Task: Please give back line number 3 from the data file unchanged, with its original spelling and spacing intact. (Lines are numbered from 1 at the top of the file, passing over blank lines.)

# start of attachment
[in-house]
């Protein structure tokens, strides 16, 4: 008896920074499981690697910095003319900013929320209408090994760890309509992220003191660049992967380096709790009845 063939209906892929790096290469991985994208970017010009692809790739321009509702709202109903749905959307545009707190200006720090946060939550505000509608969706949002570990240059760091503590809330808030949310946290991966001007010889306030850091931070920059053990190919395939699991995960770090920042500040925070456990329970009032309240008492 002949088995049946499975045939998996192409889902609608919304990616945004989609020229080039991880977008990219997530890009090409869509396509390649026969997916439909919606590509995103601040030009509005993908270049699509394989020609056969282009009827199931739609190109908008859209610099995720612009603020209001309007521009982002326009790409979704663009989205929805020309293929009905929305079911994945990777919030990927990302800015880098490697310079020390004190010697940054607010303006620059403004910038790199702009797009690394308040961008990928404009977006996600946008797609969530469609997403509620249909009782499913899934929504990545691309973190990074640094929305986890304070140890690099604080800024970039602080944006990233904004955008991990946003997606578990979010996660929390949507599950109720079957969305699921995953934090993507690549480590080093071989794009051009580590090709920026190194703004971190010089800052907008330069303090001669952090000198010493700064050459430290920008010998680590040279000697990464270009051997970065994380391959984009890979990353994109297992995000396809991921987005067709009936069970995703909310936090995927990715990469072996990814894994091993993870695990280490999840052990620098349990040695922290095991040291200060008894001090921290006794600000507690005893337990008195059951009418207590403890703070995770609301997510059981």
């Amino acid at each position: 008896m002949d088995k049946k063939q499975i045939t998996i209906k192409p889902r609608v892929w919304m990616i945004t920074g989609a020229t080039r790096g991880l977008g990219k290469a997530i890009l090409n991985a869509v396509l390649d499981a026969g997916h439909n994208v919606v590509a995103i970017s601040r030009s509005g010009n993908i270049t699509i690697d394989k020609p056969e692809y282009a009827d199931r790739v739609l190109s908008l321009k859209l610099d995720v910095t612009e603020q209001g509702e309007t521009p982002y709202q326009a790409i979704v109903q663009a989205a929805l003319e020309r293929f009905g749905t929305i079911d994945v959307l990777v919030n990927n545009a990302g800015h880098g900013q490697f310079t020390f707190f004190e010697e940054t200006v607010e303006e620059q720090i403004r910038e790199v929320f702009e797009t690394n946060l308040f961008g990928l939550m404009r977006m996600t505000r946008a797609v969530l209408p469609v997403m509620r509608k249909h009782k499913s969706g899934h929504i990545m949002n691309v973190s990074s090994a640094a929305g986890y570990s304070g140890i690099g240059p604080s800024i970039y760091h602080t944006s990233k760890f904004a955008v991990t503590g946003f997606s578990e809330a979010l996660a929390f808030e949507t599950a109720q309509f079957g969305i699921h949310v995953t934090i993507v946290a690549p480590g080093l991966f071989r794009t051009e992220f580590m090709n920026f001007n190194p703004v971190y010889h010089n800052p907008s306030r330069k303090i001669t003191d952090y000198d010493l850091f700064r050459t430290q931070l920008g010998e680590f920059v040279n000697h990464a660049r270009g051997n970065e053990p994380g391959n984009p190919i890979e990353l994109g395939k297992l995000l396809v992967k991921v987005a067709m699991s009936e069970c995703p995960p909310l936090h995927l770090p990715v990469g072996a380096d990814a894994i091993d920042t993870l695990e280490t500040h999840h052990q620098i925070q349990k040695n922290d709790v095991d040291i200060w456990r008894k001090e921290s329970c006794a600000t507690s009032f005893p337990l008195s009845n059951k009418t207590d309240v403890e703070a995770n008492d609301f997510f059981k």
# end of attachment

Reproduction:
């Amino acid at each position: 008896m002949d088995k049946k063939q499975i045939t998996i209906k192409p889902r609608v892929w919304m990616i945004t920074g989609a020229t080039r790096g991880l977008g990219k290469a997530i890009l090409n991985a869509v396509l390649d499981a026969g997916h439909n994208v919606v590509a995103i970017s601040r030009s509005g010009n993908i270049t699509i690697d394989k020609p056969e692809y282009a009827d199931r790739v739609l190109s908008l321009k859209l610099d995720v910095t612009e603020q209001g509702e309007t521009p982002y709202q326009a790409i979704v109903q663009a989205a929805l003319e020309r293929f009905g749905t929305i079911d994945v959307l990777v919030n990927n545009a990302g800015h880098g900013q490697f310079t020390f707190f004190e010697e940054t200006v607010e303006e620059q720090i403004r910038e790199v929320f702009e797009t690394n946060l308040f961008g990928l939550m404009r977006m996600t505000r946008a797609v969530l209408p469609v997403m509620r509608k249909h009782k499913s969706g899934h929504i990545m949002n691309v973190s990074s090994a640094a929305g986890y570990s304070g140890i690099g240059p604080s800024i970039y760091h602080t944006s990233k760890f904004a955008v991990t503590g946003f997606s578990e809330a979010l996660a929390f808030e949507t599950a109720q309509f079957g969305i699921h949310v995953t934090i993507v946290a690549p480590g080093l991966f071989r794009t051009e992220f580590m090709n920026f001007n190194p703004v971190y010889h010089n800052p907008s306030r330069k303090i001669t003191d952090y000198d010493l850091f700064r050459t430290q931070l920008g010998e680590f920059v040279n000697h990464a660049r270009g051997n970065e053990p994380g391959n984009p190919i890979e990353l994109g395939k297992l995000l396809v992967k991921v987005a067709m699991s009936e069970c995703p995960p909310l936090h995927l770090p990715v990469g072996a380096d990814a894994i091993d920042t993870l695990e280490t500040h999840h052990q620098i925070q349990k040695n922290d709790v095991d040291i200060w456990r008894k001090e921290s329970c006794a600000t507690s009032f005893p337990l008195s009845n059951k009418t207590d309240v403890e703070a995770n008492d609301f997510f059981k």